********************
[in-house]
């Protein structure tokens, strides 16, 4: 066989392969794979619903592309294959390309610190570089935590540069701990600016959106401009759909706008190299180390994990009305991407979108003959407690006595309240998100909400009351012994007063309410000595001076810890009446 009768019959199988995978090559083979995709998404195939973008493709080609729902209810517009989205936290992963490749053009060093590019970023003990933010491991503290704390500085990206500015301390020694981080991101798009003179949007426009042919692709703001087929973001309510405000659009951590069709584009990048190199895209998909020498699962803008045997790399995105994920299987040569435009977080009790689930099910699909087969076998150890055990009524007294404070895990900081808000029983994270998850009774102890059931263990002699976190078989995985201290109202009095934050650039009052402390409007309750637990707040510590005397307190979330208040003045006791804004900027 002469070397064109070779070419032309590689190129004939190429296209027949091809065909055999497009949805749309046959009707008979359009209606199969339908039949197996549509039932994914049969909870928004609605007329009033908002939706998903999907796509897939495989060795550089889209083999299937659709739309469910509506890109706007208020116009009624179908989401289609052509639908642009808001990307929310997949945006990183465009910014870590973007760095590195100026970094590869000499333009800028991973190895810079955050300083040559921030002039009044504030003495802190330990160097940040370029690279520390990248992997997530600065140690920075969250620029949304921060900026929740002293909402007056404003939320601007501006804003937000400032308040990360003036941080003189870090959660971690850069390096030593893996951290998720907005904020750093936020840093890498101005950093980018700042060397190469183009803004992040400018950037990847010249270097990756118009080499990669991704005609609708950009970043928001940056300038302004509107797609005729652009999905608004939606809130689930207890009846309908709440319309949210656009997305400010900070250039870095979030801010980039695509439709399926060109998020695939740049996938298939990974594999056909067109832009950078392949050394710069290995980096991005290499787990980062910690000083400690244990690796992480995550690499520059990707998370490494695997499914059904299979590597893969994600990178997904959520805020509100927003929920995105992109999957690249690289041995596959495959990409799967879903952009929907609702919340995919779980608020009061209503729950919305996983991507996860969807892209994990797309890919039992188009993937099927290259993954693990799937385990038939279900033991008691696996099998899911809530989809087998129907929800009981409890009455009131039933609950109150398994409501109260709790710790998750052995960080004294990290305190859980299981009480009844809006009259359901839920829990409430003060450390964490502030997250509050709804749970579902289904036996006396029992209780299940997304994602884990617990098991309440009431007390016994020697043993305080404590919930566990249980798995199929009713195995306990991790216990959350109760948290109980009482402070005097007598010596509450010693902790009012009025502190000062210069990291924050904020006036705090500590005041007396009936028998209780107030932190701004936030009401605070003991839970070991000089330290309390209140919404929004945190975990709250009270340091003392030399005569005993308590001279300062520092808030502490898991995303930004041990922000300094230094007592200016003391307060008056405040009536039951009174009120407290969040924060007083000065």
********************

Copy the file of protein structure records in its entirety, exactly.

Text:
[in-house]
């Protein structure tokens, strides 16, 4: 066989392969794979619903592309294959390309610190570089935590540069701990600016959106401009759909706008190299180390994990009305991407979108003959407690006595309240998100909400009351012994007063309410000595001076810890009446 009768019959199988995978090559083979995709998404195939973008493709080609729902209810517009989205936290992963490749053009060093590019970023003990933010491991503290704390500085990206500015301390020694981080991101798009003179949007426009042919692709703001087929973001309510405000659009951590069709584009990048190199895209998909020498699962803008045997790399995105994920299987040569435009977080009790689930099910699909087969076998150890055990009524007294404070895990900081808000029983994270998850009774102890059931263990002699976190078989995985201290109202009095934050650039009052402390409007309750637990707040510590005397307190979330208040003045006791804004900027 002469070397064109070779070419032309590689190129004939190429296209027949091809065909055999497009949805749309046959009707008979359009209606199969339908039949197996549509039932994914049969909870928004609605007329009033908002939706998903999907796509897939495989060795550089889209083999299937659709739309469910509506890109706007208020116009009624179908989401289609052509639908642009808001990307929310997949945006990183465009910014870590973007760095590195100026970094590869000499333009800028991973190895810079955050300083040559921030002039009044504030003495802190330990160097940040370029690279520390990248992997997530600065140690920075969250620029949304921060900026929740002293909402007056404003939320601007501006804003937000400032308040990360003036941080003189870090959660971690850069390096030593893996951290998720907005904020750093936020840093890498101005950093980018700042060397190469183009803004992040400018950037990847010249270097990756118009080499990669991704005609609708950009970043928001940056300038302004509107797609005729652009999905608004939606809130689930207890009846309908709440319309949210656009997305400010900070250039870095979030801010980039695509439709399926060109998020695939740049996938298939990974594999056909067109832009950078392949050394710069290995980096991005290499787990980062910690000083400690244990690796992480995550690499520059990707998370490494695997499914059904299979590597893969994600990178997904959520805020509100927003929920995105992109999957690249690289041995596959495959990409799967879903952009929907609702919340995919779980608020009061209503729950919305996983991507996860969807892209994990797309890919039992188009993937099927290259993954693990799937385990038939279900033991008691696996099998899911809530989809087998129907929800009981409890009455009131039933609950109150398994409501109260709790710790998750052995960080004294990290305190859980299981009480009844809006009259359901839920829990409430003060450390964490502030997250509050709804749970579902289904036996006396029992209780299940997304994602884990617990098991309440009431007390016994020697043993305080404590919930566990249980798995199929009713195995306990991790216990959350109760948290109980009482402070005097007598010596509450010693902790009012009025502190000062210069990291924050904020006036705090500590005041007396009936028998209780107030932190701004936030009401605070003991839970070991000089330290309390209140919404929004945190975990709250009270340091003392030399005569005993308590001279300062520092808030502490898991995303930004041990922000300094230094007592200016003391307060008056405040009536039951009174009120407290969040924060007083000065």